Pakistan history, distorted by the literalists

Published: June 29, 2010

Literalists have always invented Islam depriving it of universalism

Recently released, the Brookings Institute report claims that the real cause of militancy in Pakistan is the public education system, and not religious schools (madrssas) because the majority of Pakistani students attend public school whereas only ten per cent attend madrassas. It states that Pakistani public schools disseminate militancy, hatred, jihad and distort history.

Until 1970, despite bureaucratic and military dictatorships, the Pakistani educational curriculum and textbooks, for example, had included the history of the Maurya and Gupta dynasties of the sub-continent conforming to the secular ideals of Pakistan clearly expressed by Mohammad Ali Jinnah in his speech to the constituent Assembly on 11th August 1947. Mohammad Ali Jinnah said:

“We are starting with the fundamental principle that we are all citizens and equal Citizens of one state … Now I think we should keep that in front of us as our ideal, and you will find that in the course of time Hindus would cease to be Hindus and Muslims would cease to be Muslims, not in the religious sense, because that is the personal faith of each individual but in the sense as citizens of the state. …You may belong to any caste or creed – that has nothing to do with the business of the state.”

Mohammad Ali Jinnah never used the term ‘Ideology of Pakistan’ during the struggle for independence nor after independence. Mohammad Ali Jinnah sternly scolded a prominent leader of Muslim League Raja Sahab Mahmudabad when he wrote to the historian Mohibul Hassan in 1939 that we want the dictatorship of Koranic laws. Sharifuddin Pirzada documented another failed attempt of an Abdul Hameed Kazi to propose a bill to create Pakistan as an Islamic state in All India Muslim League’s 1943 session.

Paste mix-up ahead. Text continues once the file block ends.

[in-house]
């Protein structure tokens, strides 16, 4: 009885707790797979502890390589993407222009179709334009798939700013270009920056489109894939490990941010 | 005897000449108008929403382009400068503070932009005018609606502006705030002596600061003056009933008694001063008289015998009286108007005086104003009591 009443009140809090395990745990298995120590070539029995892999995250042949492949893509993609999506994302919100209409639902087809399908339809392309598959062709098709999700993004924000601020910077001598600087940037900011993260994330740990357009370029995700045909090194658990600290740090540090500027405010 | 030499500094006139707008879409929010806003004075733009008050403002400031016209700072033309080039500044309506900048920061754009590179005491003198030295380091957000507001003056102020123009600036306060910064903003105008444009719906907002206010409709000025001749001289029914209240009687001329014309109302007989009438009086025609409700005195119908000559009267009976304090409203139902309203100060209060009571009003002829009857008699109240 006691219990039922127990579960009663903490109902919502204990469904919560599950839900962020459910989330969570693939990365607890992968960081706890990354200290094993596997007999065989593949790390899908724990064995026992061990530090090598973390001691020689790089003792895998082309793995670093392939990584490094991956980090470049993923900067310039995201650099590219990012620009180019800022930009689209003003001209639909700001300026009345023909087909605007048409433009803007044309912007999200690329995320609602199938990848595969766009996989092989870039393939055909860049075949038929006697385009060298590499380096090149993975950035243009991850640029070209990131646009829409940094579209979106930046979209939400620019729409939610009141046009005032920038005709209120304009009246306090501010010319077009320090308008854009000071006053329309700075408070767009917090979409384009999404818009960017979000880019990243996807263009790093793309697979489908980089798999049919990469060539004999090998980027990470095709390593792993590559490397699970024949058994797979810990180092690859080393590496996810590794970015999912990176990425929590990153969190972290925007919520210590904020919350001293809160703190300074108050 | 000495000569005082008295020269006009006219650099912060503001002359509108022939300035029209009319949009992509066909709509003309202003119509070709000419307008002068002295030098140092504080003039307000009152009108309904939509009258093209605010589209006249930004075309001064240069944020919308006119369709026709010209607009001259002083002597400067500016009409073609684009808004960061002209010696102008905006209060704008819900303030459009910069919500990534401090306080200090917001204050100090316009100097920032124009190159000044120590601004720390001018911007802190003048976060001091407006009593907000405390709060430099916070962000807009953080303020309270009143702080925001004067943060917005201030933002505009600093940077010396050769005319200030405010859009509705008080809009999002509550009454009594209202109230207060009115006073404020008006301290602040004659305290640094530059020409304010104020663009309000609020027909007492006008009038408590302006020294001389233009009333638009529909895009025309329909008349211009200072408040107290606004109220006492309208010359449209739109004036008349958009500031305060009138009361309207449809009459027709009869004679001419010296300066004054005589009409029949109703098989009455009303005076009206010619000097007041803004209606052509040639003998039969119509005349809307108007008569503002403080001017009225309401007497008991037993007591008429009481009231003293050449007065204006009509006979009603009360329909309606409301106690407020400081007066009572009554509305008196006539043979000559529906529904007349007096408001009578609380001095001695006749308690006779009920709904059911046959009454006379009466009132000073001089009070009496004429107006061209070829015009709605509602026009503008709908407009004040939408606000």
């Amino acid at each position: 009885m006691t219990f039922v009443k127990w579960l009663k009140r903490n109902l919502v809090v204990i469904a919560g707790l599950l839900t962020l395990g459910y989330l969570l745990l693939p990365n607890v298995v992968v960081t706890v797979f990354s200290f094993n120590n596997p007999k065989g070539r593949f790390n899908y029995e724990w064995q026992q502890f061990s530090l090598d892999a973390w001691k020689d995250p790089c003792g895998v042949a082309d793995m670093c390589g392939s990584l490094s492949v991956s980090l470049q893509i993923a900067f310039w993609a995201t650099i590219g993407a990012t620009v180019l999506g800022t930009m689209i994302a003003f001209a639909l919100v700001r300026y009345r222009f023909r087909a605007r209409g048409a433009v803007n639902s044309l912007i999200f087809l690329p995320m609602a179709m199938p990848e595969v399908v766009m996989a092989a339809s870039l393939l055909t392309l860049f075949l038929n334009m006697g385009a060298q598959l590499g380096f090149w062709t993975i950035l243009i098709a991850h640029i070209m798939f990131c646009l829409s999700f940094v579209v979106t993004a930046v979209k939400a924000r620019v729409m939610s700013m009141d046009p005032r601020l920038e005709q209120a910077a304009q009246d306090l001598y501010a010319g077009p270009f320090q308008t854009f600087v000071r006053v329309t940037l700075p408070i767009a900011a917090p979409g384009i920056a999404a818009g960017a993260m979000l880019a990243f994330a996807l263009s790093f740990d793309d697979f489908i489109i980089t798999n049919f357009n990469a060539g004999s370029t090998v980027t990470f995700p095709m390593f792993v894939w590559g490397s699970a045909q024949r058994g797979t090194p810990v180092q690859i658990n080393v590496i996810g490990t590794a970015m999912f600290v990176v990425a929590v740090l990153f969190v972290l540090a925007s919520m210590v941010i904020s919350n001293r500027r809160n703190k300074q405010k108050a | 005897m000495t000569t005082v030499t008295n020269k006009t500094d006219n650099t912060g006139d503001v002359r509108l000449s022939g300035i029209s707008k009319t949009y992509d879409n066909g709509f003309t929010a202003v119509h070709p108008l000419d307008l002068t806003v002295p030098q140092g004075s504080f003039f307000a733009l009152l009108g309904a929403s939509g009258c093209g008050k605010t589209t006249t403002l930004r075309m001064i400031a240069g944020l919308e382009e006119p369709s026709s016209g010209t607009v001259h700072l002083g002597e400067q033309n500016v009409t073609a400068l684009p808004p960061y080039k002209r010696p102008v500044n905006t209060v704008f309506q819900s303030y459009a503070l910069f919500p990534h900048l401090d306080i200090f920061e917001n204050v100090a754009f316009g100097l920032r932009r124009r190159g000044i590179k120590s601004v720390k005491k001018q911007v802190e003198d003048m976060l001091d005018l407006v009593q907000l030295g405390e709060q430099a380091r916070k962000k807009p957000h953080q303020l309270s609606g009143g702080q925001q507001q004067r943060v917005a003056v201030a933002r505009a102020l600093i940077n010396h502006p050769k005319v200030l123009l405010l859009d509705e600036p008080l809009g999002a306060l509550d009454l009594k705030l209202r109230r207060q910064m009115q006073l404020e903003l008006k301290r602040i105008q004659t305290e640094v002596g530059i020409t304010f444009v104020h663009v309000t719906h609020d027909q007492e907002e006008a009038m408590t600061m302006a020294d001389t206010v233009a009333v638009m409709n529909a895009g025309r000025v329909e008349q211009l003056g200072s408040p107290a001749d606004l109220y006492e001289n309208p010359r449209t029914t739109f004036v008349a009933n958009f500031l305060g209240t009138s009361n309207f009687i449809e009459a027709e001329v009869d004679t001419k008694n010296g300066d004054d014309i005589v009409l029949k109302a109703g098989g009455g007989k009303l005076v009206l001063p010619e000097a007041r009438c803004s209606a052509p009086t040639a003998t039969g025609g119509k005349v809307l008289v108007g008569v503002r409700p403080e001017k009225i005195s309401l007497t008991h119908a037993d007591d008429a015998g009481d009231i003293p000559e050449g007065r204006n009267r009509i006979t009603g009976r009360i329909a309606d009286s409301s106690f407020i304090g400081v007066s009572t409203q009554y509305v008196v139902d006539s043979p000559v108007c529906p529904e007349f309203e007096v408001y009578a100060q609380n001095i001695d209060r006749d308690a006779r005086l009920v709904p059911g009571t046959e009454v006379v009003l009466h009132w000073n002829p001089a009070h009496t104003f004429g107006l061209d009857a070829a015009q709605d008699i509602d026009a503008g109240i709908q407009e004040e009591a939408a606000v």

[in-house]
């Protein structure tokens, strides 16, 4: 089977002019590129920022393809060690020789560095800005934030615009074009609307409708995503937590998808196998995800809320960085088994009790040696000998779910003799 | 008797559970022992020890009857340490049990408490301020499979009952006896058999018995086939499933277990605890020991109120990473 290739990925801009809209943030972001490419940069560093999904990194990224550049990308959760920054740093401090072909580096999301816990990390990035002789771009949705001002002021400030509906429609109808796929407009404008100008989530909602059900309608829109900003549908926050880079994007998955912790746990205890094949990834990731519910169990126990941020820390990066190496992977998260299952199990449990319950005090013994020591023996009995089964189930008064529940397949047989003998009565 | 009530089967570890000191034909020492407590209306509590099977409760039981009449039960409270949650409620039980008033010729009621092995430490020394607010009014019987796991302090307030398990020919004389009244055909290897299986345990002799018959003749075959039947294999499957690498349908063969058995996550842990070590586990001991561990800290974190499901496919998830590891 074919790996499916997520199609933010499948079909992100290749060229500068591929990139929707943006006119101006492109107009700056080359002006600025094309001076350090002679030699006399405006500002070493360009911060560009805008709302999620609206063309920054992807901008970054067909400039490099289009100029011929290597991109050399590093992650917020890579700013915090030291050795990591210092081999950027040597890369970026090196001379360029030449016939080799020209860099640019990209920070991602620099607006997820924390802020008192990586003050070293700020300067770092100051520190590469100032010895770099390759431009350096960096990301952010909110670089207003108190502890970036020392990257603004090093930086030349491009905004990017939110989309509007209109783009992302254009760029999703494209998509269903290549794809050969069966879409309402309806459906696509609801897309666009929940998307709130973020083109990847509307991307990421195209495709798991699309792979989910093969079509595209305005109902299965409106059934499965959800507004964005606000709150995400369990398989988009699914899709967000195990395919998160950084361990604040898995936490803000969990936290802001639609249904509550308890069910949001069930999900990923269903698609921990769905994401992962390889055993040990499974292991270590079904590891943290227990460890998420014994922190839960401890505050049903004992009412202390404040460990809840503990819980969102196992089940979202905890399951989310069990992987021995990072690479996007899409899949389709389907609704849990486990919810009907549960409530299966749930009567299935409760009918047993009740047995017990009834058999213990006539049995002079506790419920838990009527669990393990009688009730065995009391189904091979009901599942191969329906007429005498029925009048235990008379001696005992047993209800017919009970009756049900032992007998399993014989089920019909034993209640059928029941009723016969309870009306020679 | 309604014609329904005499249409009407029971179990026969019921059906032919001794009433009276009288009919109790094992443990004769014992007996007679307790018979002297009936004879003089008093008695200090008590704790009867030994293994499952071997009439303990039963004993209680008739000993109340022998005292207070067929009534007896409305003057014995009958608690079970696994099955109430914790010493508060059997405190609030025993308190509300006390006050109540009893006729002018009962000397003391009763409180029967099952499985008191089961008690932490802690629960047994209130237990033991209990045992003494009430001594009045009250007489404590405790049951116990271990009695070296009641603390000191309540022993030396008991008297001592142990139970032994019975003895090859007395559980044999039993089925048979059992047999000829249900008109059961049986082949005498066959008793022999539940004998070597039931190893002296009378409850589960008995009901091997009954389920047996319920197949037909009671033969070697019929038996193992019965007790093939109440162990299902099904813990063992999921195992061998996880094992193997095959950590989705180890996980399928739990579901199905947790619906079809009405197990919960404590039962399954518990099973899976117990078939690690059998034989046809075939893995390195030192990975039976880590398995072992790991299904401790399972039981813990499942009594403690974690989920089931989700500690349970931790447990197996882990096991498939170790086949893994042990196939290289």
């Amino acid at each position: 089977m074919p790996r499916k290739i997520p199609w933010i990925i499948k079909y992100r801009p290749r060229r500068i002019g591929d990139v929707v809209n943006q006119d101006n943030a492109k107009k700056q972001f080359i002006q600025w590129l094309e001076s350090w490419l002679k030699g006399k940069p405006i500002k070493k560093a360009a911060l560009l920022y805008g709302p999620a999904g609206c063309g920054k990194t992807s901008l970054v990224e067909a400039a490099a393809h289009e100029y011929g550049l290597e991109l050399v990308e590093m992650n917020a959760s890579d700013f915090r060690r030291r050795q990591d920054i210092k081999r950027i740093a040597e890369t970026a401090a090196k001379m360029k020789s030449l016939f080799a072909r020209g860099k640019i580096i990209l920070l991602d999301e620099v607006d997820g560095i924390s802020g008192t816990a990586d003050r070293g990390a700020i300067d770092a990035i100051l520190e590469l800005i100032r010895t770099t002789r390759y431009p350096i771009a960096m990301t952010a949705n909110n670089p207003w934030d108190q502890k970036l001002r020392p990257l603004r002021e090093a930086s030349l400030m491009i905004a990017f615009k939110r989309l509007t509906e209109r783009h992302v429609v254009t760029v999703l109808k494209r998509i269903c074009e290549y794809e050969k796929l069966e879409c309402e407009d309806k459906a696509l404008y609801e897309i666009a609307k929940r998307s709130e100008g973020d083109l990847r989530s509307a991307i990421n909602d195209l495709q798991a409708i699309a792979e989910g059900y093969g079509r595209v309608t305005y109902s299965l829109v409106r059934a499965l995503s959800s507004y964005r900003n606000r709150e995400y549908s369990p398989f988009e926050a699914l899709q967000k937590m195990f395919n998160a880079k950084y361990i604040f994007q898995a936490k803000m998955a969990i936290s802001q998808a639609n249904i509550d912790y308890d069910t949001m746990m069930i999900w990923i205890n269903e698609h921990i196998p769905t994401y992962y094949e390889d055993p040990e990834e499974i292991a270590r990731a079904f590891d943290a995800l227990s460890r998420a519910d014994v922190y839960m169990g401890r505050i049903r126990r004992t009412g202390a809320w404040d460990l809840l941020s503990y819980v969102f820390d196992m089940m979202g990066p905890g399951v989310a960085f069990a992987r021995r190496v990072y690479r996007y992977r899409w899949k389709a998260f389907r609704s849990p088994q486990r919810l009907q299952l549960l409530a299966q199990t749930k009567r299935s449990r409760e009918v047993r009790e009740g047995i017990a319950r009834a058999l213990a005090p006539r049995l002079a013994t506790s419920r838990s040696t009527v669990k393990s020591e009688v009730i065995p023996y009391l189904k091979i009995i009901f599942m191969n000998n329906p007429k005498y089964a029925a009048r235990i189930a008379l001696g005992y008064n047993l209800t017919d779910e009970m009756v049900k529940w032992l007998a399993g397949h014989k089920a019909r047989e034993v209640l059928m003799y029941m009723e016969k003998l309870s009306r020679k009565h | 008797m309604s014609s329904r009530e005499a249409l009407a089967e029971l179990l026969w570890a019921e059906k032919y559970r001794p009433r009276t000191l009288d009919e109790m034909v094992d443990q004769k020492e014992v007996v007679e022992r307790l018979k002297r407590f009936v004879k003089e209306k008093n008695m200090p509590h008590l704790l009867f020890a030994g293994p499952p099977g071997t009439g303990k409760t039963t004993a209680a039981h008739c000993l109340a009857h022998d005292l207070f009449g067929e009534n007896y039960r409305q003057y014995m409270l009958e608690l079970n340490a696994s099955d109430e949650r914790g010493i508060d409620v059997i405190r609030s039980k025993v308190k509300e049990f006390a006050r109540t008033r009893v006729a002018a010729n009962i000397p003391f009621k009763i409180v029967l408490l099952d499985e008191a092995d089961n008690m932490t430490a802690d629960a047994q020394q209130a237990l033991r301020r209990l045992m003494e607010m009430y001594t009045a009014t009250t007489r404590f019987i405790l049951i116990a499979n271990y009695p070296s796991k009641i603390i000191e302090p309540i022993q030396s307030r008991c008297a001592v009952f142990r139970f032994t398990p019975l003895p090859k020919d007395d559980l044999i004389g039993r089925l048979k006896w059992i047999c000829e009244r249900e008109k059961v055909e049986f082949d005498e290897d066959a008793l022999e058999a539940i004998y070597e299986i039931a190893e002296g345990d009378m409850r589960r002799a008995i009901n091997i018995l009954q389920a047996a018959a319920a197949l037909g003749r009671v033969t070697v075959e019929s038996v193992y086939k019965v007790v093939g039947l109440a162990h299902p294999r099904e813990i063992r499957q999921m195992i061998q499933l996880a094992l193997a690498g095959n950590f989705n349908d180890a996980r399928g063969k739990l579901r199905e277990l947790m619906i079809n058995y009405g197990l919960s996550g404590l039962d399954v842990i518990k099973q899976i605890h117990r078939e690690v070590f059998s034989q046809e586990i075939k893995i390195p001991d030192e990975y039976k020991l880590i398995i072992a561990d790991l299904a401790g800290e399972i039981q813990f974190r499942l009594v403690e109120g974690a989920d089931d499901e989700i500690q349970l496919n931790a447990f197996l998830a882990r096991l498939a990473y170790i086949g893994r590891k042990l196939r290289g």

In fact the term “Ideology” was first mentioned in 1962, fifteen years after independence, by a member of Jamat-e-Islami. In his monograph From Jinnah to Zia, Justice Munir writes:

“The Quaid-i-Azam never used the words ‘Ideology of Pakistan’ … For fifteen years after the establishment of Pakistan, the Ideology of Pakistan was not known to anybody until in 1962 a solitary member of the Jama’at-I-Islami used the words for the first time when the Political Parties Bill was being discussed. On this, Chaudhry Fazal Elahi, [who later became Pakistan’s president during Z. A. Bhutto’s regime], rose from his seat and objected that the ‘Ideology of Pakistan’ shall have to be defined. The member who had proposed the original amendment replied that the ‘Ideology of Pakistan was Islam’.”

The three rigid religious political parties Jamiat-i-Ulama-i-Hind, the Majlis-i-Ahrar and Jamat-e-Islami were opposed to Muslim league and the demand for an independent Pakistan. In Punjab Majlis-i-Ahrar exploited Islamic ideology to defeat Muslim League in pre-partition election of 1945 calling Muslim League leaders ‘Kafirs’ and opposing their demand for a separate state.

Ironically, the term “Ideology of Pakistan” was also first coined and used by Jamat-e-Islami who were against the creation of Pakistan and they did not participate with the Muslim League in the movement for the independence of Pakistan.

After the independence of Pakistan, Jamat-e-Islami established its Pakistan chapter claiming that Pakistan was created for Muslims to live according to Islamic Shariah. Jamat-e-Islami even forgets that the Ahmadiya community supported Independence of Pakistan after Mohammad Ali Jinnah’s assurance that Pakistan will be a modern Muslim state, neutral on sectarian matters (Report of the Court of Inquiry, 1954: 196). However, Jamat-e-Islami Pakistan still cannot justify their opposition to the creation of Pakistan if it was being created only for Muslims to practice the literalist interpretation of Islam.